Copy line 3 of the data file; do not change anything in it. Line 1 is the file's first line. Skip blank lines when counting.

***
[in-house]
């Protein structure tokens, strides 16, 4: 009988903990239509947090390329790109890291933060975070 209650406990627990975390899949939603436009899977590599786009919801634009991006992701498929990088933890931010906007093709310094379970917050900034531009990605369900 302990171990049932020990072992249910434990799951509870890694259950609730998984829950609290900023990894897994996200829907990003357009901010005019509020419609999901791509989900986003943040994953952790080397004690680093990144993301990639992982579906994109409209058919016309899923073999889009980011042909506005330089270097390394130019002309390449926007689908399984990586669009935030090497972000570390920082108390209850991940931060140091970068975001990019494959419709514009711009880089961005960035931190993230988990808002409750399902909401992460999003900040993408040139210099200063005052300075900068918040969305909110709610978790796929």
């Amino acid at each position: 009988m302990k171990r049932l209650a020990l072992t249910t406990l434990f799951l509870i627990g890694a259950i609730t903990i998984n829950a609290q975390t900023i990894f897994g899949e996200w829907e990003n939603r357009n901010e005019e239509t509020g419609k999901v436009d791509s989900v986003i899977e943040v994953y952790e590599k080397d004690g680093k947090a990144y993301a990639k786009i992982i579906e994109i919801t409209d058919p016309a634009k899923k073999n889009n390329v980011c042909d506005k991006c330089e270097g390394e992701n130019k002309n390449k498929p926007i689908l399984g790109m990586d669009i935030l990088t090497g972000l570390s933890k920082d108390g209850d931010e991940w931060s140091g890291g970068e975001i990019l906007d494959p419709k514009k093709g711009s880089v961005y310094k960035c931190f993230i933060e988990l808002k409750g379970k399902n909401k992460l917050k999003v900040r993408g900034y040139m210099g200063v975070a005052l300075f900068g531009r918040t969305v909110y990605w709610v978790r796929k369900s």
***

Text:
């Amino acid at each position: 009988m302990k171990r049932l209650a020990l072992t249910t406990l434990f799951l509870i627990g890694a259950i609730t903990i998984n829950a609290q975390t900023i990894f897994g899949e996200w829907e990003n939603r357009n901010e005019e239509t509020g419609k999901v436009d791509s989900v986003i899977e943040v994953y952790e590599k080397d004690g680093k947090a990144y993301a990639k786009i992982i579906e994109i919801t409209d058919p016309a634009k899923k073999n889009n390329v980011c042909d506005k991006c330089e270097g390394e992701n130019k002309n390449k498929p926007i689908l399984g790109m990586d669009i935030l990088t090497g972000l570390s933890k920082d108390g209850d931010e991940w931060s140091g890291g970068e975001i990019l906007d494959p419709k514009k093709g711009s880089v961005y310094k960035c931190f993230i933060e988990l808002k409750g379970k399902n909401k992460l917050k999003v900040r993408g900034y040139m210099g200063v975070a005052l300075f900068g531009r918040t969305v909110y990605w709610v978790r796929k369900s």